Physiological assessment of complex cardiac phenotypes in genetically engineered mice.

Journal Article (Journal Article;Review)

The recent development of techniques for surgical manipulation and for the assessment of cardiac physiology in genetically engineered mice has allowed scientists to address some of the most fundamental questions related to congenital and acquired forms of human heart disease. This review discusses recent advances in the techniques for studying cardiac disease using the mouse as a model system. Because cardiac overload is one of the most important stimuli for development of hypertrophy and heart failure in humans, various models of cardiac pressure and volume overload, as well as myocardial ischemia, have been developed and characterized. Moreover, it is possible to reliably examine murine cardiac physiology in vivo with microtransducers, echocardiography, and other miniaturized techniques. Sophisticated methods have also been developed to enable an examination of single-cell phenotypes of isolated cardiomyocytes derived from genetically engineered mice. These physiological assessments, coupled with conventional histology and molecular markers, have allowed the characterization of several gene-targeted and transgenic mouse models of hypertrophy and dilated cardiomyopathy, as well as mouse models of cardiac developmental defects. Such mouse models of heart disease will ultimately allow the molecular dissection of the interplay between the various factors leading to heart disease, and they may serve as a guide to appropriate therapeutic strategies for human heart disease.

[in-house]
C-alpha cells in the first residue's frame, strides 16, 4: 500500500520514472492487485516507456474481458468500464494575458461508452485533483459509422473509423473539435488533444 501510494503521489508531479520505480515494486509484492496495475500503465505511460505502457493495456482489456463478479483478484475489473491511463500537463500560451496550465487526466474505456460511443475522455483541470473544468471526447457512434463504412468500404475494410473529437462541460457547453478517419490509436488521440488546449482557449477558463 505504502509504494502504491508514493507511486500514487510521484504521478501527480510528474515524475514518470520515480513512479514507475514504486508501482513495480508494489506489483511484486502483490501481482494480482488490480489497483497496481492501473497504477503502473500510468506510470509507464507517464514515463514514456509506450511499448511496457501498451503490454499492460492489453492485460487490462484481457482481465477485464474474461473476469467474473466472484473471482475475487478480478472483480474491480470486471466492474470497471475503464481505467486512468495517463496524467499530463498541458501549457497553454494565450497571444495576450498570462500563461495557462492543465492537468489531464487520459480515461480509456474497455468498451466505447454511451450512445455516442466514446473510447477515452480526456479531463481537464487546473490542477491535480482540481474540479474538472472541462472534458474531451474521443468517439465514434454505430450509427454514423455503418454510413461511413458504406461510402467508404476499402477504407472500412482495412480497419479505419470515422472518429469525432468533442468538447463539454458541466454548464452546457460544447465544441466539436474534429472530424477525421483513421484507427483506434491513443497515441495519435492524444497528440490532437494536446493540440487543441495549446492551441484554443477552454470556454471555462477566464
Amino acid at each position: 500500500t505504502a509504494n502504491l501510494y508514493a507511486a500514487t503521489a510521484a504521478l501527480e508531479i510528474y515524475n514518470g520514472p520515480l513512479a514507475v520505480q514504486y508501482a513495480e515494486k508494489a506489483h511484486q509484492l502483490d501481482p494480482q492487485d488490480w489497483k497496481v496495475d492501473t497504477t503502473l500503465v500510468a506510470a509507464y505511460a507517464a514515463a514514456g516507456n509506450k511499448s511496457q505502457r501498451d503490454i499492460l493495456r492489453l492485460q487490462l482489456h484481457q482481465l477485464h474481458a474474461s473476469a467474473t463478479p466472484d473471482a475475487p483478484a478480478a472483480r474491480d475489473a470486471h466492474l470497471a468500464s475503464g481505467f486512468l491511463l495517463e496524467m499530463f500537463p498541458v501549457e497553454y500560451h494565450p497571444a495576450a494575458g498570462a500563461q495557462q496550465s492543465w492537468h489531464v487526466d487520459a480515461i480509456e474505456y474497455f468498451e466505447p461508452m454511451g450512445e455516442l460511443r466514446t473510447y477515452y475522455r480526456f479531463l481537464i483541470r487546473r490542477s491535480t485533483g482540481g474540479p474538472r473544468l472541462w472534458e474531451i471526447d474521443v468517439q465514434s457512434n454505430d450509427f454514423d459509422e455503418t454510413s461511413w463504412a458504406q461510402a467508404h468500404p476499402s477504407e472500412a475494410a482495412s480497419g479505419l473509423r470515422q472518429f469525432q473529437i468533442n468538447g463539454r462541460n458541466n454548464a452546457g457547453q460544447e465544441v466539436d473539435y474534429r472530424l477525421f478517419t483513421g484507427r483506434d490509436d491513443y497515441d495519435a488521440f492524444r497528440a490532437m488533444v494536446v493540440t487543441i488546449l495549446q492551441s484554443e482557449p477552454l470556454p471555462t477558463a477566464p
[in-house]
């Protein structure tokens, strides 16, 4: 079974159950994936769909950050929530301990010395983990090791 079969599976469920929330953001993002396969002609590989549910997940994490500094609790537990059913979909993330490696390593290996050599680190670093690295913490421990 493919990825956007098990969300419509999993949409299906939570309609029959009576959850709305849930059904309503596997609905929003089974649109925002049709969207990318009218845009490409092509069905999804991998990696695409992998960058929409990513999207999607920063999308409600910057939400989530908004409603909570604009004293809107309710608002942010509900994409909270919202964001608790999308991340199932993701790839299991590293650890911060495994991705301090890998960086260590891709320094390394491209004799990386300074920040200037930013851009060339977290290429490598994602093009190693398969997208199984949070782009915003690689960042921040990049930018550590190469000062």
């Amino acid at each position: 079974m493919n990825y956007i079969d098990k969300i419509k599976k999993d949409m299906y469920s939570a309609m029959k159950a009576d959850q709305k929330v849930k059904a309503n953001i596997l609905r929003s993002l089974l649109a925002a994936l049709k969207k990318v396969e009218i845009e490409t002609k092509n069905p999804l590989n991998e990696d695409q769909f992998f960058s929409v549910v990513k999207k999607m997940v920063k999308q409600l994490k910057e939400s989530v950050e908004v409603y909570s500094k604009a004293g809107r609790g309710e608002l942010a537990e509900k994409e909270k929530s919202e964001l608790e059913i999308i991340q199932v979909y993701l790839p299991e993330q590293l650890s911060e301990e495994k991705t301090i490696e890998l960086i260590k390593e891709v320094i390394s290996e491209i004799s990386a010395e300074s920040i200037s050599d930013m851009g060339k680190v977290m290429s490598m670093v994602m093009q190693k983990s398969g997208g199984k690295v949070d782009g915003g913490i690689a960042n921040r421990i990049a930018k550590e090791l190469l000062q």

Full Text

Duke Authors

Cited Authors

  • Christensen, G; Wang, Y; Chien, KR

Published Date

  • June 1997

Published In

Volume / Issue

  • 272 / 6 Pt 2

Start / End Page

  • H2513 - H2524

PubMed ID

  • 9227526

International Standard Serial Number (ISSN)

  • 0002-9513

Digital Object Identifier (DOI)

  • 10.1152/ajpheart.1997.272.6.H2513


  • eng

Conference Location

  • United States